“Rhule was more about ‘we’ll win games and that will speak for itself,’” said Evan Easterling, a 2017-18 Sports editor at The Temple News.
While Rhule kept winning games his last two years, Temple football received national attention, leading to primetime games and had ESPN’s College Gameday come to Philadelphia. Temple’s largest crowd of 69,280 fans came on Oct. 31, 2015, as No. 9 Notre Dame came to play the Owls on Halloween night.
“As a student journalist, the experience itself was about as big-time as it gets,” said McCue. “That was a moment where the whole city, even whole country were watching and we were right there covering it.”
The Owls lost to the Fighting Irish in a thriller, but it was a prime example of Rhule’s coaching bringing Temple football to new heights.
Rhule also guided the Owls to a 2016 American Athletic Conference championship victory with a 34-10 win against Navy after reaching the title game and losing to Houston 24-13 the year prior.
The consistency he brought to Temple’s program through four years landed him jobs in bigger programs on bigger stages, heading to Baylor University in Waco, Texas, before making his move to the Carolina Panthers.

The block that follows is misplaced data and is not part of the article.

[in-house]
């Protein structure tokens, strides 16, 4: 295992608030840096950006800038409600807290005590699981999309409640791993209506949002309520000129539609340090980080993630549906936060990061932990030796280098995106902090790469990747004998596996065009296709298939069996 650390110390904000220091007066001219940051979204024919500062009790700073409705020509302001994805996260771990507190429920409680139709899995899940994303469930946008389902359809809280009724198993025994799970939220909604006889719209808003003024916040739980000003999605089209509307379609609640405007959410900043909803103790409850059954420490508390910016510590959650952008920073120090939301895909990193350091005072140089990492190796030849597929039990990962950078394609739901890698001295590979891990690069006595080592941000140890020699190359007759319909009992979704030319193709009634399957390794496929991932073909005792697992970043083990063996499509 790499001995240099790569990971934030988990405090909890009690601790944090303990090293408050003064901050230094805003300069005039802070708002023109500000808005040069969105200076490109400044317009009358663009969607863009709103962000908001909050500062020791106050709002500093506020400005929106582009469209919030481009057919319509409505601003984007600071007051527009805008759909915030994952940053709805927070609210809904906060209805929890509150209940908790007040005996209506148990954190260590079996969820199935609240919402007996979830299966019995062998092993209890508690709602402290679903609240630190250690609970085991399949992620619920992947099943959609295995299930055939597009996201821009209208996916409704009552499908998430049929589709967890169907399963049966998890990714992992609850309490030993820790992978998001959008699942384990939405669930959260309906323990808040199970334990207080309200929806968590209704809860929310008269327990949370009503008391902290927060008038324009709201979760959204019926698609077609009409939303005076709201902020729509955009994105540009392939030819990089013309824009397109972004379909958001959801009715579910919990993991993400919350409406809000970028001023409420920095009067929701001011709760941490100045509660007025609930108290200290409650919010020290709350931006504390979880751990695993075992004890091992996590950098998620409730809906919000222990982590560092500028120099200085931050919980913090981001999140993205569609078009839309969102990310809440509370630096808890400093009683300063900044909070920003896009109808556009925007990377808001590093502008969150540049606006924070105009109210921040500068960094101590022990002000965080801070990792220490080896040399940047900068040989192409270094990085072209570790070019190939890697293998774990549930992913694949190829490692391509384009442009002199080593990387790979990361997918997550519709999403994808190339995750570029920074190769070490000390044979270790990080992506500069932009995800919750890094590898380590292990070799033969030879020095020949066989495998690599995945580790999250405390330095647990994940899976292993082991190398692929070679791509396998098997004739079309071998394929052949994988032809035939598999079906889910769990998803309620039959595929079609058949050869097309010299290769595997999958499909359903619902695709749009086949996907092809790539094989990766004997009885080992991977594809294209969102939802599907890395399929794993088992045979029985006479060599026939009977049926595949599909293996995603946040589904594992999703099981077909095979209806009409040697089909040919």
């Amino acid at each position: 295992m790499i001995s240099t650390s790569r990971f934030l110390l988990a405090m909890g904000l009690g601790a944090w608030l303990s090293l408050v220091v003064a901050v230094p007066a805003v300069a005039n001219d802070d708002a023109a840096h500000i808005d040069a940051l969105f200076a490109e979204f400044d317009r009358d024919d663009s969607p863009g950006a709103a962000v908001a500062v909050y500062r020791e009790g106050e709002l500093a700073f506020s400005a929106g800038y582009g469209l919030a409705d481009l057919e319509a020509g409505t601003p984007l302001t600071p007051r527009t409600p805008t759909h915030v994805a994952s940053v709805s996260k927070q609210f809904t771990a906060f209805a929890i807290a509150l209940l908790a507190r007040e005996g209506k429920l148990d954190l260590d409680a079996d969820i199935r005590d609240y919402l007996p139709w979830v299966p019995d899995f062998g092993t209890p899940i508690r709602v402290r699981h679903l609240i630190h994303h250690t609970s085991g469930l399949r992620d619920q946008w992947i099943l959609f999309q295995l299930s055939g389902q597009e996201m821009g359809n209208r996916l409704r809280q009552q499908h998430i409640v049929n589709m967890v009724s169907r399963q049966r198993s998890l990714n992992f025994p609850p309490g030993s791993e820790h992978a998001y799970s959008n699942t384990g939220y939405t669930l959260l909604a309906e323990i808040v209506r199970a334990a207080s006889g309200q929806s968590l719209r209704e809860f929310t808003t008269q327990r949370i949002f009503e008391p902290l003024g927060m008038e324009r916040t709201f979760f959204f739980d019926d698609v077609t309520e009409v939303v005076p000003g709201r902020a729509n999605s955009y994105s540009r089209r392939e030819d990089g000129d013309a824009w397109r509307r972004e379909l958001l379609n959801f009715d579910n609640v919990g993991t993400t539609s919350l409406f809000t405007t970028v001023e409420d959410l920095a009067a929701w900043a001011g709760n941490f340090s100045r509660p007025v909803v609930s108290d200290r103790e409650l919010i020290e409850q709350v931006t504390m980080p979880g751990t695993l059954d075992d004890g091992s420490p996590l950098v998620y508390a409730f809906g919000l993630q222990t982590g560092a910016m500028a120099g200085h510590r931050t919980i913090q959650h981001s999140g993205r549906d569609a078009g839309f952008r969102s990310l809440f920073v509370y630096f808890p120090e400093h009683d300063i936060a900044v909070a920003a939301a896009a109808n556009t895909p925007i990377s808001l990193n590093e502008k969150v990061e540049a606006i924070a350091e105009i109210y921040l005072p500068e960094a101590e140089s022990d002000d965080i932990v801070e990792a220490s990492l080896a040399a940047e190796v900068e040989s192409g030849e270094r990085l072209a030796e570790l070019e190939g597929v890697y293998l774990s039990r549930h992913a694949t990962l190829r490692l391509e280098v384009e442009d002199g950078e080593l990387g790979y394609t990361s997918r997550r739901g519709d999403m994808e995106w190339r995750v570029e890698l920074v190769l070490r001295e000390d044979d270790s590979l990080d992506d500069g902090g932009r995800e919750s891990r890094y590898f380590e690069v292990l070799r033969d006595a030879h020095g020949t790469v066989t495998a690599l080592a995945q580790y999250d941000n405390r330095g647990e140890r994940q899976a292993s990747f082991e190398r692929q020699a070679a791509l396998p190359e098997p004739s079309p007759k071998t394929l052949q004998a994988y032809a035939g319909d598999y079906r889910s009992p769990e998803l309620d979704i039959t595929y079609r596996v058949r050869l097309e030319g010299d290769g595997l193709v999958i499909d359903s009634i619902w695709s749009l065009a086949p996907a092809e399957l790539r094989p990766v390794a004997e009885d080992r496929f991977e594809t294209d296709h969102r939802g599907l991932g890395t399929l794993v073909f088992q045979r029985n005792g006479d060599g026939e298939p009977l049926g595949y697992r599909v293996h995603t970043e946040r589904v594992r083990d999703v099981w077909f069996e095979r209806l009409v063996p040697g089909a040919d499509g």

Rhule coached 29 all-conference honorees during the four seasons, including 20 NFL draftees over his two tenures.
No football coach before or after Rhule has made the immediate impact he made at Temple. The day he left for Baylor, Temple’s student fan base was distraught, but everyone knew a coach that good wouldn’t stay for long, Easterling said.
“Temple had lost coaches before, had kind of gotten used to that, but he was pretty beloved on campus,” said McCue. “ESPN Radio in Texas called me up to do an interview, [Easterling] got on TV down there. It was a big time to cover Temple athletics.”
Current Temple fencing coach Franke is entering her 50th year with the fencing program.
For the first time in program history, the maximum number of 12 fencers qualified for the NCAA championships in 2020, finishing seventh among the 17 women’s teams present.